Something's Going On

13th June 2005

"Hey mate," Jason Perry calls to the engineer in a rare quiet moment between songs; "does this thing work?" He's pointing at a disco ball hanging above the crowd of sweaty teenagers. For a moment everyone in the tiny venue stares up expectantly, until it becomes clear that the disco ball indeed doesn't work. "Pity," shrugs JP, "it would've looked ace with this next song." Undeterred, the band launch into top 20 single 'Starbucks', and they put their customary enthusiasm into every note. The (rather reserved) crowd goes wild (in a polite manner, of course).

The band is A, cheeky punk hopefuls turned nu-metal popsters, and the venue is the Fez Club in Reading. I've been to the Fez a few times before, and it's one of my favourite local clubs for live music it holds about 300 people at most, and there's a massive concrete pillar in the middle of the stage, but it's got a lot of charm and somehow manages to attract mid-sized acts such as DJ Yoda and Snow Patrol (just before 'Run' propelled them to the top of the charts). A are coming to the end of a short UK tour, and the release of their long-delayed fourth album Teen Dance Ordinance is just around the corner, so there's a real sense that they're building up steam, preparing for a fresh assault on the UK rock scene.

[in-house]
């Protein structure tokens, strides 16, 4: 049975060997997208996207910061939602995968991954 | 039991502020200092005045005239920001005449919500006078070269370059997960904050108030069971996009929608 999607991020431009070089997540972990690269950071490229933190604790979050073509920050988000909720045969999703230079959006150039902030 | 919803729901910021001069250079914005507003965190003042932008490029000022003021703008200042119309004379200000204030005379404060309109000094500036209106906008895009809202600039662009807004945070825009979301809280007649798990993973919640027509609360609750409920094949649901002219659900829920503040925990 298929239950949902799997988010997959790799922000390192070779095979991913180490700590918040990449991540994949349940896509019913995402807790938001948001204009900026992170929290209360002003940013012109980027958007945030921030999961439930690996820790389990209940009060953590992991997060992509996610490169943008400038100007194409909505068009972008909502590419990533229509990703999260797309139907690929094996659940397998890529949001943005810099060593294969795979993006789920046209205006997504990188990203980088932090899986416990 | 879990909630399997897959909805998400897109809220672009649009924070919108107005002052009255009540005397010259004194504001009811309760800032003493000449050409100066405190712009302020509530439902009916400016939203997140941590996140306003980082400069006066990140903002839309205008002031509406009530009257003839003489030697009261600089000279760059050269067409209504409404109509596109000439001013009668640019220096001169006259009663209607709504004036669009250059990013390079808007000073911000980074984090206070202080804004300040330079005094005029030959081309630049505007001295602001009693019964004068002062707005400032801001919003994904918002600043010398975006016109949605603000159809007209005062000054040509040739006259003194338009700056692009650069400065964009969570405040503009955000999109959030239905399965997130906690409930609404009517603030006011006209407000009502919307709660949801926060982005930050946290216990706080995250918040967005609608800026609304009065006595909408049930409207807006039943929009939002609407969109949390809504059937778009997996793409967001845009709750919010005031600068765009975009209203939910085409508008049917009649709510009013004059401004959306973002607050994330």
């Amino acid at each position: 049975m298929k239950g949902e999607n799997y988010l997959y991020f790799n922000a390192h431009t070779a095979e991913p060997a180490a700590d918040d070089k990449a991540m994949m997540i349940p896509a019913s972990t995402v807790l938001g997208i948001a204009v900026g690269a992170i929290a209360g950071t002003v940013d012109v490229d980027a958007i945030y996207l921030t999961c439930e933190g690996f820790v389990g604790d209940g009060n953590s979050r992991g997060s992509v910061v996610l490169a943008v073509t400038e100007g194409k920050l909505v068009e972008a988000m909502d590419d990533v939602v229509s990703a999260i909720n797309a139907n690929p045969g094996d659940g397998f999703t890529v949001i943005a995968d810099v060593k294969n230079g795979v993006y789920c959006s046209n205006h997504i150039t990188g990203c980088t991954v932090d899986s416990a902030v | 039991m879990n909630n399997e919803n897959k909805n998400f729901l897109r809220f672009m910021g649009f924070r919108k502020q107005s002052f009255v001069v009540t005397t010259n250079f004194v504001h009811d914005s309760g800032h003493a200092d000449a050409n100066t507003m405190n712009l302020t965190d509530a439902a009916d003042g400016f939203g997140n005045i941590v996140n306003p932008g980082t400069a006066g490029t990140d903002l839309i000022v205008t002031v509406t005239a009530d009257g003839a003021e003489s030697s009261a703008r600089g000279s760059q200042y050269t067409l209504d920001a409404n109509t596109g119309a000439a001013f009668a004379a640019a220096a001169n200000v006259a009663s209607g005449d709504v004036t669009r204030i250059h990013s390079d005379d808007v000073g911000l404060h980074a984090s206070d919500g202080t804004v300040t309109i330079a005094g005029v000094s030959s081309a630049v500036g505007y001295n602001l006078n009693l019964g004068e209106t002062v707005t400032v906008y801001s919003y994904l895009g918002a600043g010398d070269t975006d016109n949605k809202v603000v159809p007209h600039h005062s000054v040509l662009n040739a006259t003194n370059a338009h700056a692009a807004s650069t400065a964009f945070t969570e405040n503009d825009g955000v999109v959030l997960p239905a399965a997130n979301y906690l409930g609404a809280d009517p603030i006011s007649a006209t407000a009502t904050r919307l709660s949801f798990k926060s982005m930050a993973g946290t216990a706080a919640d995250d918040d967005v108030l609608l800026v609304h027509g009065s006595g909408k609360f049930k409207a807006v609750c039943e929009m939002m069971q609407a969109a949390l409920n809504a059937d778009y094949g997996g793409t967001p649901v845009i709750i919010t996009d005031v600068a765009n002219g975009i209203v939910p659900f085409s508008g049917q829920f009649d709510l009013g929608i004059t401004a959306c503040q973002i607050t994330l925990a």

Tonight the atmosphere is good-natured, if a little subdued. You get the feeling that most of the audience know A solely from 'Nothing' and 'Starbucks', the hit singles from their previous album, 2002's Hi-Fi Serious. Which is fair enough until 'Nothing' stormed the summer radio playlists they had been a band criminally overlooked. Even so, the classy metal riffs of new single 'Rush Song' fail to get the crowd going, and even 'Nothing' prompts only a small amount of moshing. Thankfully there are enough long-time fans here that classics like 'Monkey Kong' and 'I Love Lake Tahoe' turn into sing-alongs vocalist JP has a throat infection, so he needs all the help he can get.

The band are a curious mix: bassist Dan Carter would look completely at home on stage with System Of A Down, throwing rock-star shapes and playing up for the crowd like there's no tomorrow. Meanwhile, guitarist Mark Chapman's polo shirt makes him seem like the most un-rock person in the club; that doesn't stop him unleashing a Van Halen-esque solo during 'The Distance' (a personal favourite). There was talk around the time of Hi-Fi Serious about A raising their game; going from "a twee little English band" to being "a big international rock act. With devil horns," as Carter put it. And on the strength of tonight's performance, they totally deserve it. If Teen Dance Ordinance isn't a massive hit I'll eat my Iron Maiden baseball cap.

During the breakdown in the middle of 'Starbucks', someone in the audience produces a torch or mobile phone or something, and illuminates the disco ball. Dots of light play across the walls, the band, and the heads of the fans. Everyone cheers, including JP, then the chorus kicks back in and we all sing along.